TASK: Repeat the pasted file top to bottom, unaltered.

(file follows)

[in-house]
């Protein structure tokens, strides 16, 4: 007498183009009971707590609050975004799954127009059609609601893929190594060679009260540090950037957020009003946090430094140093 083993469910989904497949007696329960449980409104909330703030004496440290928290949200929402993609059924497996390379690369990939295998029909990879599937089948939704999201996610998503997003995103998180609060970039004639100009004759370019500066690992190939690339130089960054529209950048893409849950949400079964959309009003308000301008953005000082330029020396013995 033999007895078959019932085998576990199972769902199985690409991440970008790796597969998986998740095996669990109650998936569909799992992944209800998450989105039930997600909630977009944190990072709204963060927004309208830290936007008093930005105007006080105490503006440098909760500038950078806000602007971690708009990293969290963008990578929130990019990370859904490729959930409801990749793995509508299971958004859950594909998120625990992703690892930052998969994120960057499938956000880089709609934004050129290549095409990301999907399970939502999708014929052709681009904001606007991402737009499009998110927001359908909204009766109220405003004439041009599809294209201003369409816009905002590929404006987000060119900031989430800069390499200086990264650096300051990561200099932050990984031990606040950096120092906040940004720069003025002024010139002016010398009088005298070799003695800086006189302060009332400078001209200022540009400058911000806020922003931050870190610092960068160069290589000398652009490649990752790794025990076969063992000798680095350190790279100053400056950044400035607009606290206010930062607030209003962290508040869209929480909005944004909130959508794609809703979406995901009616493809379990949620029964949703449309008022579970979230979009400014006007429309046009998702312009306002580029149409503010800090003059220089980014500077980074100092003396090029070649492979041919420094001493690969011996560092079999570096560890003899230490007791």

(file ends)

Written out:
[in-house]
């Protein structure tokens, strides 16, 4: 007498183009009971707590609050975004799954127009059609609601893929190594060679009260540090950037957020009003946090430094140093 083993469910989904497949007696329960449980409104909330703030004496440290928290949200929402993609059924497996390379690369990939295998029909990879599937089948939704999201996610998503997003995103998180609060970039004639100009004759370019500066690992190939690339130089960054529209950048893409849950949400079964959309009003308000301008953005000082330029020396013995 033999007895078959019932085998576990199972769902199985690409991440970008790796597969998986998740095996669990109650998936569909799992992944209800998450989105039930997600909630977009944190990072709204963060927004309208830290936007008093930005105007006080105490503006440098909760500038950078806000602007971690708009990293969290963008990578929130990019990370859904490729959930409801990749793995509508299971958004859950594909998120625990992703690892930052998969994120960057499938956000880089709609934004050129290549095409990301999907399970939502999708014929052709681009904001606007991402737009499009998110927001359908909204009766109220405003004439041009599809294209201003369409816009905002590929404006987000060119900031989430800069390499200086990264650096300051990561200099932050990984031990606040950096120092906040940004720069003025002024010139002016010398009088005298070799003695800086006189302060009332400078001209200022540009400058911000806020922003931050870190610092960068160069290589000398652009490649990752790794025990076969063992000798680095350190790279100053400056950044400035607009606290206010930062607030209003962290508040869209929480909005944004909130959508794609809703979406995901009616493809379990949620029964949703449309008022579970979230979009400014006007429309046009998702312009306002580029149409503010800090003059220089980014500077980074100092003396090029070649492979041919420094001493690969011996560092079999570096560890003899230490007791």